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New spring training law has Clearwater, Dunedin rejoicing


© St. Petersburg Times, published June 3, 2000

Clearwater and Dunedin officials on Friday hailed a state spring training law as a significant new tool to help them secure long-term deals with the Philadelphia Phillies and the Toronto Blue Jays.

The measure, signed into law by Gov. Jeb Bush late Thursday, makes each city eligible for up to $15-million over 30 years to help pay for building or renovating publicly owned baseball facilities. The money for the program will come from sales taxes paid to the state by Major League Baseball teams. Cities must match the state dollars, but the program significantly eases the burden of paying for the improvements, estimated at $4-million for renovations in Dunedin and $20-million to build a new stadium in Clearwater.

"We are optimistic this could be a very viable funding source for us," said Dunedin City Manager John Lawrence. "It's a major improvement in the picture."

The program has been set up to give priority to communities that have long-term contracts that are about to expire with teams. Dunedin and Clearwater top that list.

"I hope Dunedin and Clearwater will put this mechanism to good use to keep our teams," said Sen. Jack Latvala, who introduced the bill. "It certainly puts the ball in everyone's court locally to make it happen. We've given them everything they asked for."

In the 1999 legislative session, Gov. Jeb Bush vetoed a bill that would have provided Vero Beach with $7.5-million to keep the Los Angeles Dodgers. Bush said he would only support projects that had a statewide benefit. His veto made headlines at a time when Arizona and Las Vegas were looking to persuade Florida teams to relocate from their spring training homes.

In response, Florida communities, which historically have bargained behind closed doors to lure away one another's teams, banded together as the Florida Grapefruit League Association to lobby for passage of the new bill. The state is home to 20 Major League Baseball teams that play at 19 venues south of the Interstate 4 corridor.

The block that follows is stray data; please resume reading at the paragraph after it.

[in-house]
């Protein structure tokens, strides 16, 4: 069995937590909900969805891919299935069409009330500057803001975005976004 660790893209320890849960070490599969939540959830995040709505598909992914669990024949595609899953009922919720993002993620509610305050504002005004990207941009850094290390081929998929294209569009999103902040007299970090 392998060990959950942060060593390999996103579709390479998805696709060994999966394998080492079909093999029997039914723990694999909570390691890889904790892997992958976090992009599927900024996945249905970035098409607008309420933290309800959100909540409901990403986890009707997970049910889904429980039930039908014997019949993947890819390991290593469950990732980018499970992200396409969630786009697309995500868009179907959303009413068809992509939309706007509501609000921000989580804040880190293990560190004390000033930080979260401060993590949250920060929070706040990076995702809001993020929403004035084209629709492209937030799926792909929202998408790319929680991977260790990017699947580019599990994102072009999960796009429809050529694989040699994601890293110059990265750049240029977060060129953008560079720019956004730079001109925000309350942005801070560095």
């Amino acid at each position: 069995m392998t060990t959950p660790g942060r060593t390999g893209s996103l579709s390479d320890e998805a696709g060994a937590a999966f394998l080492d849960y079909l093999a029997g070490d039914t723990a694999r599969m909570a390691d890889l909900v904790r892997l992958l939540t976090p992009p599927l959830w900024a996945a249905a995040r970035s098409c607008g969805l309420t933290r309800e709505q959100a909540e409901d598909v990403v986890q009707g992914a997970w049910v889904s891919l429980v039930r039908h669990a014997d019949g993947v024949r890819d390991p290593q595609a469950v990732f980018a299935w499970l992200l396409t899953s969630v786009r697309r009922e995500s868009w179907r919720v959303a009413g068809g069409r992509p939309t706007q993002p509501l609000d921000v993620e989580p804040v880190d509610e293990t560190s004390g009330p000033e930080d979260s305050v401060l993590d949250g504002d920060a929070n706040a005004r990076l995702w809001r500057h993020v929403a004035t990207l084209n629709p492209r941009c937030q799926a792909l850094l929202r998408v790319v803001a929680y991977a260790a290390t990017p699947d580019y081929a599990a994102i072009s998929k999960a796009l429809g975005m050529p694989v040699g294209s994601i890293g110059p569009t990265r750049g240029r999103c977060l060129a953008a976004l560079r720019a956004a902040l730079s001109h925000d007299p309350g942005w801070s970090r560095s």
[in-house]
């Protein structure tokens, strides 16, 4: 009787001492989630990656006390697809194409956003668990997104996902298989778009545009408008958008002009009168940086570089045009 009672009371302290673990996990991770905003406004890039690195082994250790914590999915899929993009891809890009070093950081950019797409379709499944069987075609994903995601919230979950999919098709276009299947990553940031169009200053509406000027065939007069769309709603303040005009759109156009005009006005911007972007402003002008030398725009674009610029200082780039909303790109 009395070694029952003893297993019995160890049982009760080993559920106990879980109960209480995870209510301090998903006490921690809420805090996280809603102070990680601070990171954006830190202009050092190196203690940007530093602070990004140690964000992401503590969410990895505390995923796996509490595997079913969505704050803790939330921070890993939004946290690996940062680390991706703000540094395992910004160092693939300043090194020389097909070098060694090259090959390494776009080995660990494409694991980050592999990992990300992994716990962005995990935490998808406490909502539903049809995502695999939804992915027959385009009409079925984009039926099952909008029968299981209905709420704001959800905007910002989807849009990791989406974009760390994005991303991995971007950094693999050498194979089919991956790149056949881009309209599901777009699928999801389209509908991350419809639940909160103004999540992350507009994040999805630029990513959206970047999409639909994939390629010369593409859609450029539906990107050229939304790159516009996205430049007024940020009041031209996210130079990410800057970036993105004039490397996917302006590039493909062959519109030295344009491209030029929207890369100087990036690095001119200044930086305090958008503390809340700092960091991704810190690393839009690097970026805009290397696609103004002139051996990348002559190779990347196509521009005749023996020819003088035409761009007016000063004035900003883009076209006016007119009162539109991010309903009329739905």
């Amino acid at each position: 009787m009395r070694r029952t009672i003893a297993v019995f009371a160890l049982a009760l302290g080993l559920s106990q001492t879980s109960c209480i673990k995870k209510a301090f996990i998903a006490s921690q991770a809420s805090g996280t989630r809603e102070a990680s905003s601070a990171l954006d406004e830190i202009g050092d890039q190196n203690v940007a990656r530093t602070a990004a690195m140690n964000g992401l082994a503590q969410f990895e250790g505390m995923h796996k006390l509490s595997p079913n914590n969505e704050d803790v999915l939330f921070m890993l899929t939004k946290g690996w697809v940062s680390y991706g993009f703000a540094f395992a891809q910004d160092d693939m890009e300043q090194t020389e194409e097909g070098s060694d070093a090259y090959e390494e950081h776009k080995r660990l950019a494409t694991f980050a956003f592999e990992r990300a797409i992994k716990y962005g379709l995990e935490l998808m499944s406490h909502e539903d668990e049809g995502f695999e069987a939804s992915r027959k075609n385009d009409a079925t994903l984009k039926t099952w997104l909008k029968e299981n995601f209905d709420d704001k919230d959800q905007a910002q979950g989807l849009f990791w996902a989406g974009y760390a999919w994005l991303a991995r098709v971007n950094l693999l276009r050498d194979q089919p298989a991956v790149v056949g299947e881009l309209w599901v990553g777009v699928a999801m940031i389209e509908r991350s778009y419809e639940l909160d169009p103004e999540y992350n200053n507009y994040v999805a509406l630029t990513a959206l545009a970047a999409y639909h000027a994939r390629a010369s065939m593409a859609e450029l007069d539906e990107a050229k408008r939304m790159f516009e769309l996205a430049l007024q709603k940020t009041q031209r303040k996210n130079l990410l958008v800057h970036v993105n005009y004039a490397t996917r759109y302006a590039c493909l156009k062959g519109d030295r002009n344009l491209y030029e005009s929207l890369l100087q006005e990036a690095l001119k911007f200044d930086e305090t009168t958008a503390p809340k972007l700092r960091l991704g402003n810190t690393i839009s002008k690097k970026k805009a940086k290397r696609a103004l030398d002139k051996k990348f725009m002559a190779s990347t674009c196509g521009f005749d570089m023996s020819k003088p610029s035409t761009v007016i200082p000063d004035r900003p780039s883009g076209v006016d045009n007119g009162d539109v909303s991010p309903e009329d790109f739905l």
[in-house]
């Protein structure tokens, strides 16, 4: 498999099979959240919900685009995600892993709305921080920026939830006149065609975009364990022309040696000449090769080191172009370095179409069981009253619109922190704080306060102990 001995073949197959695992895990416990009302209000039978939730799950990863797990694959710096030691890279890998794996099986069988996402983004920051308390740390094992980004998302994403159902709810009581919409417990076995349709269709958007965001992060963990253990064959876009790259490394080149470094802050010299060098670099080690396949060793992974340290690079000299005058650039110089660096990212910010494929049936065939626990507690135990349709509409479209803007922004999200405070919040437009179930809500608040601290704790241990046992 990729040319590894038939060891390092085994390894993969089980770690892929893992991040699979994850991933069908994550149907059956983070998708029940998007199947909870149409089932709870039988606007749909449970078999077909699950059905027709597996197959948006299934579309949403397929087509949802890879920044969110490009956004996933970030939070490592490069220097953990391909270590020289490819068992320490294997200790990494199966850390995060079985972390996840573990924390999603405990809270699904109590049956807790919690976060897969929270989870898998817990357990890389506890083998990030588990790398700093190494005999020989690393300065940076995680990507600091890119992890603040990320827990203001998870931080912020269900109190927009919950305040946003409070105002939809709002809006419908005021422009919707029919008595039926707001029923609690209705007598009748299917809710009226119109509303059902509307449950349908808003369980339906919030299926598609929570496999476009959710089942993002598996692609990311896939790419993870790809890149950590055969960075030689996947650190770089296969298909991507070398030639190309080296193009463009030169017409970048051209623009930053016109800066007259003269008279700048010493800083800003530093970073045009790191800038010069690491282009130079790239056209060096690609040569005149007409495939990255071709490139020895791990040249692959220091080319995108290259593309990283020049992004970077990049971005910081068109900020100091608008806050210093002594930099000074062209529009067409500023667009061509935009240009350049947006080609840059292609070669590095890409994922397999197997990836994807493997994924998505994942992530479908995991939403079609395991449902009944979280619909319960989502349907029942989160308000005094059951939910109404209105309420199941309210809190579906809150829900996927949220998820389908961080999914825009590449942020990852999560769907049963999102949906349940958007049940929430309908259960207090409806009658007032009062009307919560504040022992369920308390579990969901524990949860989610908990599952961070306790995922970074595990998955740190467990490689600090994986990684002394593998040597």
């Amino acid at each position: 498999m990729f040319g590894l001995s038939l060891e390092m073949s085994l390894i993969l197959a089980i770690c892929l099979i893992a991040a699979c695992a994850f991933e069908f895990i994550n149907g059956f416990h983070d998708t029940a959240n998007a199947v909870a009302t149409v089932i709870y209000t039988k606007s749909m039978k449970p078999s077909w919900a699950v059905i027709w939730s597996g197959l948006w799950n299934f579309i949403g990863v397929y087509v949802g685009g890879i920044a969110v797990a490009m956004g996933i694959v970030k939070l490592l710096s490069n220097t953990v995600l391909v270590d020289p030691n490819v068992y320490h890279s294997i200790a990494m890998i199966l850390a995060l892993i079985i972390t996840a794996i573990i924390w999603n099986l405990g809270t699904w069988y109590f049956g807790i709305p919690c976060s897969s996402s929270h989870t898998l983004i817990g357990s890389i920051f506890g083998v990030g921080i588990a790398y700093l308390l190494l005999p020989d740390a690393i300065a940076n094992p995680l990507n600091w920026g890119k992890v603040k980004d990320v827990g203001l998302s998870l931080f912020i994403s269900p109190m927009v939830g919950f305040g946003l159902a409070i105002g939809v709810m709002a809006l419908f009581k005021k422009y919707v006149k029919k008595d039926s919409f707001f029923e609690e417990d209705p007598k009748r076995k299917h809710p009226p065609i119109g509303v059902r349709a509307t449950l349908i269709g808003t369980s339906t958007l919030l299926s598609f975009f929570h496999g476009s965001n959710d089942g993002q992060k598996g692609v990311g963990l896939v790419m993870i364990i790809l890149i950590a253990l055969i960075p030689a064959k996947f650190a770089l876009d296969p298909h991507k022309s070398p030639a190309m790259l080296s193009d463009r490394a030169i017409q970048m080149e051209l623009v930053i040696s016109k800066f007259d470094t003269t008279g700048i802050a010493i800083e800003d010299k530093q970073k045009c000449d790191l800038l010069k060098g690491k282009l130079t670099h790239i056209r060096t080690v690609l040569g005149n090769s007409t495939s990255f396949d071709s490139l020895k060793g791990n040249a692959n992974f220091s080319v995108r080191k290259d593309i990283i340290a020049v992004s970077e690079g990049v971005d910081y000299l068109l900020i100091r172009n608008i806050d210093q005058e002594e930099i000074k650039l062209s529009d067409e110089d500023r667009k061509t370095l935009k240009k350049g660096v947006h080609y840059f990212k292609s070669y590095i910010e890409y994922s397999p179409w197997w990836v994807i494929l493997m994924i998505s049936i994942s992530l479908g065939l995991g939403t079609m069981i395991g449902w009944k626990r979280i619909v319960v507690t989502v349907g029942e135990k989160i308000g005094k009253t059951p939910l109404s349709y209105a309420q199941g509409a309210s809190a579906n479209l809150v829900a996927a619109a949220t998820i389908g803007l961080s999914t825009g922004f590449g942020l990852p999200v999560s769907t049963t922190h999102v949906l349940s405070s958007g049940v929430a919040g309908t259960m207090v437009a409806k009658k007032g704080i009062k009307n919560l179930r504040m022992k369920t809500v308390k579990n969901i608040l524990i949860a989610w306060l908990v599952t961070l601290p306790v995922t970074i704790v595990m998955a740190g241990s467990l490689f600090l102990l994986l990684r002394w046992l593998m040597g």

In this legislative session, the association's message to the governor was that spring training is a statewide industry that pumps hundreds of millions of dollars into Florida's economy. Therefore, they said, communities should not have to foot the bill by themselves when it comes to spending millions for upgrades to keep the teams.

The bill's passage will spark a flurry of talks in both cities. To qualify for the dollars, the cities must have signed contracts that guarantee the teams will stay for a minimum of 15 years.

The deadline to apply for the first round of money, a total of $2.5 million, is Oct. 1. The state will award the money in January. Six other communities are expected to apply as well, said Keith Ashby, Clearwater's general services administrator and the president of the Florida Grapefruit League Association. Ashby said the teams hashed out who would seek money in the first year.

"We had what I would call a vociferous and useful debate and it was understood not everyone needed to apply the first year," Ashby said. "It was understood this would be some competition between the venues. It was also understood certain cities had greater needs than others."

Getting a long-term contract is not expected to be a problem for Clearwater. The Phillies have repeated their commitment to staying in the community. The team wants a new stadium to replace the aging Jack Russell Stadium. Clearwater has already begun working on its application, Ashby said.

Dunedin officials have set the first of what they expect will be a summer-long series of negotiations with the Blue Jays for June 27. The team has been waffling for years about its intentions. Jays officials on Friday remained noncommittal but praised the bill.

"We're still looking at our options, but obviously this will make the city a lot more aggressive," said Ken Carson, the Jays' Florida operations director. "Obviously, they're going to put some due pressure on us to make a decision."

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